Adapted from an article by Grant Nichols in the Bradford Journal & Miner Vol.CLVII No.29 by Christine Murphy and published in Lilipoh.
In May of 1996 the Bradford City Water Authority, of Bradford, PA, with a special waiver from the Department of Environmental Protection (DEP), embarked on an unique sludge conversion project. As in all closed-loop water filtration systems the biggest problem is how to dispose of sludge (a phosphorus poor by-product with low levels of organic materials). For many years the disposal procedure of choice has been to compress the material and deposit it in a landfill.
The new project however considered revitalizing the sludge and converting it to soil. The first step was depositing the sludge at a stone quarry on the Bradford Watershed. Next, seeding and fertilizing was done using two different methods. A 24'x24' area was planted with commercial seeding and chemical fertilizing techniques. The balance of the area of approximately 1-1/2 acres, was treated with biodynamic methods only. According to Kim Benjamin, water utility manager, the area cultivated using biodynamic techniques is now healthy and strong while the chemically fertilized area is thin and burned out (see photo).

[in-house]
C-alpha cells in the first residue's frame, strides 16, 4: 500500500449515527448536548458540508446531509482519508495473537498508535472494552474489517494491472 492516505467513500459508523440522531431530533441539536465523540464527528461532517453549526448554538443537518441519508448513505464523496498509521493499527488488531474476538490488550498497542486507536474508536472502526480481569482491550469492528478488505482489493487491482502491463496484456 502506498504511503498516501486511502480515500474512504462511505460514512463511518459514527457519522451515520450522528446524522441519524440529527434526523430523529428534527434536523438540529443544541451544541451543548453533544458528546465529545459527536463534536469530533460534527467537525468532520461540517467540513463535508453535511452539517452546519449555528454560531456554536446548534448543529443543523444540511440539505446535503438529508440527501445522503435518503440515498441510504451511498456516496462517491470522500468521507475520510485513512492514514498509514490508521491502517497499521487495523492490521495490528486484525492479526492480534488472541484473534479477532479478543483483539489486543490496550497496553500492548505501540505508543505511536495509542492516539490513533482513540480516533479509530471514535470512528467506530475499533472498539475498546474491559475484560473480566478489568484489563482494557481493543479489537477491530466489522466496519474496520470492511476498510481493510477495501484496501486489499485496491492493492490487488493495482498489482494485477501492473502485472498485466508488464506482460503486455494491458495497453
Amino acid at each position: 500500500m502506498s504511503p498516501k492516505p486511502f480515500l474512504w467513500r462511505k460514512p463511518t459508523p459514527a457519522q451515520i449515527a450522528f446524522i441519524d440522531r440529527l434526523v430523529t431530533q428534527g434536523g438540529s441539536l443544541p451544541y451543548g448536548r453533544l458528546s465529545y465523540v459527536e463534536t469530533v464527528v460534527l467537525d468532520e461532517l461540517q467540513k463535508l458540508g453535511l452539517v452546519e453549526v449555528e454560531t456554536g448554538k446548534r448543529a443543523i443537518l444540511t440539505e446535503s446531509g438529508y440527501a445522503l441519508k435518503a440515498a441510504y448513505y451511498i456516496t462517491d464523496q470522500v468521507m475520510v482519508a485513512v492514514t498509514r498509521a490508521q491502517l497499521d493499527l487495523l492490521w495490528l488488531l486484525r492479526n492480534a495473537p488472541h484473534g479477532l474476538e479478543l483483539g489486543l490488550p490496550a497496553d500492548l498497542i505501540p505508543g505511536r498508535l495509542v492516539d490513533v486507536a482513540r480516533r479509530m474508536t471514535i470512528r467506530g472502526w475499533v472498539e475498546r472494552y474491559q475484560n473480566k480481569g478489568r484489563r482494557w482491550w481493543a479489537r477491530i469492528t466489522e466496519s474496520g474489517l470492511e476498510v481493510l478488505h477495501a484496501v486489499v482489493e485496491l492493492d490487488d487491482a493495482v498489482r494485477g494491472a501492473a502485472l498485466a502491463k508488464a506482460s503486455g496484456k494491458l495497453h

L.A. Rotheraine*, agronomist for the project, proved that sludge can be fully reclaimed and revitalized and that biodynamic methods are the most effective and practical solution to sludge disposal. It is also the cheapest. Had the sludge been handled in conventional ways, it would have cost taxpayers $64,000 more to get the job done!
During the course of the summer the sludge was sprayed three or four more times with the Thun Barrel Compost by Bob Cummins of the Cummins Construction Company and Rotheraine. A delighted Cummins --the contractor for the Water Authority--when asked if he had any doubts about the success of the project, said, "As soon as Evergreen Elm lent us Rotheraine to mastermind the job, I knew we would succeed." Today, one year later, the biodynamically treated area is unbelievably fertile; far healthier than a comparable regular environment.